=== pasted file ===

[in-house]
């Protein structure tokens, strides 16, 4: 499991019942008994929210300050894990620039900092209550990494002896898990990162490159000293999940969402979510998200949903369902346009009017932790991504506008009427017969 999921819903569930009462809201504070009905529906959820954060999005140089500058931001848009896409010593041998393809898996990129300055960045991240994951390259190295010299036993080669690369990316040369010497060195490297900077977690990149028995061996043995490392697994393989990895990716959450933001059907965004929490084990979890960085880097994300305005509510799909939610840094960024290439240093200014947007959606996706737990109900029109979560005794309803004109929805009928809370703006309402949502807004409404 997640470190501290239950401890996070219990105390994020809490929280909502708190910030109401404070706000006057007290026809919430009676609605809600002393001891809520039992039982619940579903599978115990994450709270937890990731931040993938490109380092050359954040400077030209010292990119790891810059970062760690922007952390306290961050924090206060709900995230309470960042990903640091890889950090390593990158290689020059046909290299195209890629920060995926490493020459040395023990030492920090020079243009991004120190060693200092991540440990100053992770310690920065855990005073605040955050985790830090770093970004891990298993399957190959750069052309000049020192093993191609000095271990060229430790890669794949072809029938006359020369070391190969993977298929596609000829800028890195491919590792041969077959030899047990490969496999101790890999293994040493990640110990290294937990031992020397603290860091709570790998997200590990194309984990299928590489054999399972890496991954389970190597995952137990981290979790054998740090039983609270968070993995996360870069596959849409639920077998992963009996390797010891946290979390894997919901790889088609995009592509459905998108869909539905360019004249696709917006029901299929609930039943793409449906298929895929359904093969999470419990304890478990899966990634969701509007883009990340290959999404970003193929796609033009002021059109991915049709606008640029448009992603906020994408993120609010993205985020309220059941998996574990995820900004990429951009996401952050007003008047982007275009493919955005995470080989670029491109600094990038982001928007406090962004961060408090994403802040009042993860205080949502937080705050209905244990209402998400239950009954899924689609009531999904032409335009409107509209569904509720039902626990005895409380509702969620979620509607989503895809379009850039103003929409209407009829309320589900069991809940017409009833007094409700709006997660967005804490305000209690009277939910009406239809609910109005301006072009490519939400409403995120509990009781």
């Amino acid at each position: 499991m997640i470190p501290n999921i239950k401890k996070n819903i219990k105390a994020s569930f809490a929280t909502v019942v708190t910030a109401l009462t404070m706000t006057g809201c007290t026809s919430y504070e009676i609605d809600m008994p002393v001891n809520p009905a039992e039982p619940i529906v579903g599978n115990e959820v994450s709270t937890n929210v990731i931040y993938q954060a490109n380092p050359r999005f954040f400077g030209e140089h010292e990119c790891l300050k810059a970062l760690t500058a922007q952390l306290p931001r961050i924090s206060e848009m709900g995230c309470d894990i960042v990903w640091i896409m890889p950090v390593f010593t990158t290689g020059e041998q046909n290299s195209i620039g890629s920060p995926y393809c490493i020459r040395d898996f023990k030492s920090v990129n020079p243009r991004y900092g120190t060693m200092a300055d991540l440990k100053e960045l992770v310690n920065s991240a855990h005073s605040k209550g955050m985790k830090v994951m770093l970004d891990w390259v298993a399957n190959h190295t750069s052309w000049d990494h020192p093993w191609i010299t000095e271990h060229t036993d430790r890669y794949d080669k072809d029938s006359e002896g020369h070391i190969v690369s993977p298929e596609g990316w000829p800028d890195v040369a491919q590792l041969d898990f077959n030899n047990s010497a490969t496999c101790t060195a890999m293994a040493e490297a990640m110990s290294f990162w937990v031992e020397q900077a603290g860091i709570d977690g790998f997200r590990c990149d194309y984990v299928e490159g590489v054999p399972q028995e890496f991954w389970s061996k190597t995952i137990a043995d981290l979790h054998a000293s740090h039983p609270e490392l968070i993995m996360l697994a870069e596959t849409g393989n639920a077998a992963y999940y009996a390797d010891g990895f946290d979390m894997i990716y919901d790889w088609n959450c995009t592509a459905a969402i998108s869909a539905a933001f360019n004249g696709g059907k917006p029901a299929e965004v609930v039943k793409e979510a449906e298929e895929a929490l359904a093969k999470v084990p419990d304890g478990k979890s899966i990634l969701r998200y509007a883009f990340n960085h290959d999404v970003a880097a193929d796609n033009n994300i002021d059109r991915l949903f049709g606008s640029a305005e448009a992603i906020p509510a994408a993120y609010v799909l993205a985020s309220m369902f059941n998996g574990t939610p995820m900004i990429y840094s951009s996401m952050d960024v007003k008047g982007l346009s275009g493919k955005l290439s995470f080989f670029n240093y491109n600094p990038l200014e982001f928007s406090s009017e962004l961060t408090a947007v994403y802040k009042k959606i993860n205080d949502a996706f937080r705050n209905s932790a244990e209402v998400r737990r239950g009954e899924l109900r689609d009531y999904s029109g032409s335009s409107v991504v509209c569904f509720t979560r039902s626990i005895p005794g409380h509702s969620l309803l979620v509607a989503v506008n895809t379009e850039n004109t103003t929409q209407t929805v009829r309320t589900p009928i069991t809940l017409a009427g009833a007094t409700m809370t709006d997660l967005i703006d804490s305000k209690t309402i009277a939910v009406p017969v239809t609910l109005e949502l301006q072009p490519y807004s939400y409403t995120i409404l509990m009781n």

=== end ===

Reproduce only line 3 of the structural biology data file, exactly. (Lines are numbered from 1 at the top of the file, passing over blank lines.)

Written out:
């Amino acid at each position: 499991m997640i470190p501290n999921i239950k401890k996070n819903i219990k105390a994020s569930f809490a929280t909502v019942v708190t910030a109401l009462t404070m706000t006057g809201c007290t026809s919430y504070e009676i609605d809600m008994p002393v001891n809520p009905a039992e039982p619940i529906v579903g599978n115990e959820v994450s709270t937890n929210v990731i931040y993938q954060a490109n380092p050359r999005f954040f400077g030209e140089h010292e990119c790891l300050k810059a970062l760690t500058a922007q952390l306290p931001r961050i924090s206060e848009m709900g995230c309470d894990i960042v990903w640091i896409m890889p950090v390593f010593t990158t290689g020059e041998q046909n290299s195209i620039g890629s920060p995926y393809c490493i020459r040395d898996f023990k030492s920090v990129n020079p243009r991004y900092g120190t060693m200092a300055d991540l440990k100053e960045l992770v310690n920065s991240a855990h005073s605040k209550g955050m985790k830090v994951m770093l970004d891990w390259v298993a399957n190959h190295t750069s052309w000049d990494h020192p093993w191609i010299t000095e271990h060229t036993d430790r890669y794949d080669k072809d029938s006359e002896g020369h070391i190969v690369s993977p298929e596609g990316w000829p800028d890195v040369a491919q590792l041969d898990f077959n030899n047990s010497a490969t496999c101790t060195a890999m293994a040493e490297a990640m110990s290294f990162w937990v031992e020397q900077a603290g860091i709570d977690g790998f997200r590990c990149d194309y984990v299928e490159g590489v054999p399972q028995e890496f991954w389970s061996k190597t995952i137990a043995d981290l979790h054998a000293s740090h039983p609270e490392l968070i993995m996360l697994a870069e596959t849409g393989n639920a077998a992963y999940y009996a390797d010891g990895f946290d979390m894997i990716y919901d790889w088609n959450c995009t592509a459905a969402i998108s869909a539905a933001f360019n004249g696709g059907k917006p029901a299929e965004v609930v039943k793409e979510a449906e298929e895929a929490l359904a093969k999470v084990p419990d304890g478990k979890s899966i990634l969701r998200y509007a883009f990340n960085h290959d999404v970003a880097a193929d796609n033009n994300i002021d059109r991915l949903f049709g606008s640029a305005e448009a992603i906020p509510a994408a993120y609010v799909l993205a985020s309220m369902f059941n998996g574990t939610p995820m900004i990429y840094s951009s996401m952050d960024v007003k008047g982007l346009s275009g493919k955005l290439s995470f080989f670029n240093y491109n600094p990038l200014e982001f928007s406090s009017e962004l961060t408090a947007v994403y802040k009042k959606i993860n205080d949502a996706f937080r705050n209905s932790a244990e209402v998400r737990r239950g009954e899924l109900r689609d009531y999904s029109g032409s335009s409107v991504v509209c569904f509720t979560r039902s626990i005895p005794g409380h509702s969620l309803l979620v509607a989503v506008n895809t379009e850039n004109t103003t929409q209407t929805v009829r309320t589900p009928i069991t809940l017409a009427g009833a007094t409700m809370t709006d997660l967005i703006d804490s305000k209690t309402i009277a939910v009406p017969v239809t609910l109005e949502l301006q072009p490519y807004s939400y409403t995120i409404l509990m009781n």